I mention the number of miles I rode each day, but I don’t know why. It’s only one of the many variables that go into describing how a cycling day on The Road was.

For example, the ride to Carpinteria, short though it would be in miles, started off meh and got worse from there. In spite of good sleep and a lively breakfast with my college friends, I never built up much of a head of steam. Even the sight of the Santa Barbara Pier and the streams of young families enjoying the long weekend failed to stoke the boiler.

The ride was oppressive, even without a headwind. The route abounded in ups and downs – take it, give it back, take it, give it back – unnecessary map instructions, and even more unnecessary turns. I pedaled through Montecito wondering whether Harry and Meghan really – really – had days as tough as the one I was having.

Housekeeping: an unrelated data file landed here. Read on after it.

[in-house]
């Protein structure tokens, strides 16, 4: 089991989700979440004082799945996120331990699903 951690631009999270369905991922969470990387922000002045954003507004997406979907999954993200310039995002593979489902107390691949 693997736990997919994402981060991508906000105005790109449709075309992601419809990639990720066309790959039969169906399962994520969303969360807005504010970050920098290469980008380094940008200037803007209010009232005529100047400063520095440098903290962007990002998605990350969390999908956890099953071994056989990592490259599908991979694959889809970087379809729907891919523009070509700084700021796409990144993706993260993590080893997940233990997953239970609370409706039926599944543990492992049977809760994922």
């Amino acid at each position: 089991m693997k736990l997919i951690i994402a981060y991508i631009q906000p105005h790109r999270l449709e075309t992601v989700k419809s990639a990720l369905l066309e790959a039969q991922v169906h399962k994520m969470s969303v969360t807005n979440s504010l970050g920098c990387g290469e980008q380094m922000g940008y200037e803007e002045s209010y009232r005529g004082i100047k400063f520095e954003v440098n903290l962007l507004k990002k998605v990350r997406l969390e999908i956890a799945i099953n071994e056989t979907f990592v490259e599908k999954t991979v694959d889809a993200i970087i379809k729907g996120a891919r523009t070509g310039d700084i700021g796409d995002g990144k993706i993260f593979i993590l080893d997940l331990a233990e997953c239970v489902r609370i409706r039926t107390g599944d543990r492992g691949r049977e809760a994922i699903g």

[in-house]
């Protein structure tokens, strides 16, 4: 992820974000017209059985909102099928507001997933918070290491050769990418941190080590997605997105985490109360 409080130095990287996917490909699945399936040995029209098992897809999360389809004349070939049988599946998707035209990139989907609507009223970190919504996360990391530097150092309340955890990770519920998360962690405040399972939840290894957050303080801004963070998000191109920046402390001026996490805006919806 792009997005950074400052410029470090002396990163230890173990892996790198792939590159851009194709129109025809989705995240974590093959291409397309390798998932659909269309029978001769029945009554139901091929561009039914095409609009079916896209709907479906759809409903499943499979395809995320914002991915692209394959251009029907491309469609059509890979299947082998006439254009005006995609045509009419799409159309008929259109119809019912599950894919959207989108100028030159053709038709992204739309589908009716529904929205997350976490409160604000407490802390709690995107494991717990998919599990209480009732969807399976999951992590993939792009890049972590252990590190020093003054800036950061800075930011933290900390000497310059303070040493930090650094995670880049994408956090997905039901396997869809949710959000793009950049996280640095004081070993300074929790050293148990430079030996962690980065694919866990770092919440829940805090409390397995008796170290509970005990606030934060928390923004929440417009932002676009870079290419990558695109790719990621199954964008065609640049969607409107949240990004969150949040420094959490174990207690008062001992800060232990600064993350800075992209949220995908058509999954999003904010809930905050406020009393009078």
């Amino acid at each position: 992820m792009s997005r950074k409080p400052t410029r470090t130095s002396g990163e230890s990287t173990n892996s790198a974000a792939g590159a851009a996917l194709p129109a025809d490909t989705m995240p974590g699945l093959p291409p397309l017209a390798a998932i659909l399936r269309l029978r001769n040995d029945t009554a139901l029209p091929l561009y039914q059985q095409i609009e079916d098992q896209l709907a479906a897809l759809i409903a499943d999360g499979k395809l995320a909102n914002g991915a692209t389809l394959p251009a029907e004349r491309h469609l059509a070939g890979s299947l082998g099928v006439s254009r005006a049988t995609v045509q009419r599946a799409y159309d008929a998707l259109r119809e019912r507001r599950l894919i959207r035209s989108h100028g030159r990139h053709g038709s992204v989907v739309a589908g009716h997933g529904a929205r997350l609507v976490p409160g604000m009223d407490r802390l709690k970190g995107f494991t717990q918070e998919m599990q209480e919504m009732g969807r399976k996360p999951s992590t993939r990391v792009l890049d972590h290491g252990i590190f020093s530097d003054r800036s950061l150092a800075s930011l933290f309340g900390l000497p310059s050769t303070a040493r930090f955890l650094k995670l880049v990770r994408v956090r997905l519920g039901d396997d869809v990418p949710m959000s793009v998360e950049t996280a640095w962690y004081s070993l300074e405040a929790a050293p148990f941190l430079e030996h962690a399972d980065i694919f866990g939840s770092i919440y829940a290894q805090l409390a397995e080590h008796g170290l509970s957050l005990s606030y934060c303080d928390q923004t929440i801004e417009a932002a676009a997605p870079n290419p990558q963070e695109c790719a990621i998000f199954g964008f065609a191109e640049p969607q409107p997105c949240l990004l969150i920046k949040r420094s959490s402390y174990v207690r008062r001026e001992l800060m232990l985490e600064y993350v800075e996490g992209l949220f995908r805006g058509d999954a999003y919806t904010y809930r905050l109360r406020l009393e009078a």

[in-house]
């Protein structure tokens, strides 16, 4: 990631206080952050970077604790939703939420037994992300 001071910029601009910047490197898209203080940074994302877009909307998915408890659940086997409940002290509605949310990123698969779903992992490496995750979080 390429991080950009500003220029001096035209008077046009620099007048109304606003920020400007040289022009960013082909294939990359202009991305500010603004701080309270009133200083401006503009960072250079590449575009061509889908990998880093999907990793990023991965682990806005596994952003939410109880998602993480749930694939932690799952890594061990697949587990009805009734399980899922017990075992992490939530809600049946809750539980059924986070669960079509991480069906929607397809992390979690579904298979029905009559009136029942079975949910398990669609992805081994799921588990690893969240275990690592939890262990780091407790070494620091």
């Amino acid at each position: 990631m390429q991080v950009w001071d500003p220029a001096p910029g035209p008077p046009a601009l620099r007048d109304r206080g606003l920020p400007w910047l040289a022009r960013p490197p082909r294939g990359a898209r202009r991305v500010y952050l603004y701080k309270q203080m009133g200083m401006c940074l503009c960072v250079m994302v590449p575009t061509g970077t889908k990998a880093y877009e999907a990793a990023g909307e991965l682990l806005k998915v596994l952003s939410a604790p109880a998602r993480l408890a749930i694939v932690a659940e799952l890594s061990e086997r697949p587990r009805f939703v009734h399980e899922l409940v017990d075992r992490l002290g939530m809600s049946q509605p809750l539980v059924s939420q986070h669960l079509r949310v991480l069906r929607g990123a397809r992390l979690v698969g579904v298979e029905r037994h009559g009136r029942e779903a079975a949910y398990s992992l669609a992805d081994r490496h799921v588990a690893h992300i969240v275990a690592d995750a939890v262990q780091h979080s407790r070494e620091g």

This was another Hike and Bike camping night, which meant that I could not reserve. That, of course, is one of the inconveniences baked into being on The Road, most unwelcome in the middle of a holiday weekend. It took me back to an ancient insecurity from my globetrotting days, when I always worried that the youth hostel would be full by the time I’d arrived. Firming up lodging for the coming night became my highest priority when traveling.

As with 96 percent of worries, however, this one was baseless. Although the regular campsites and RV slots at Carpinteria State Beach were throbbing with families, the Hike and Bike was empty.

I was joined there by only one other fellow cyclist a few hours after I arrived.

Neither of us complained about the view.

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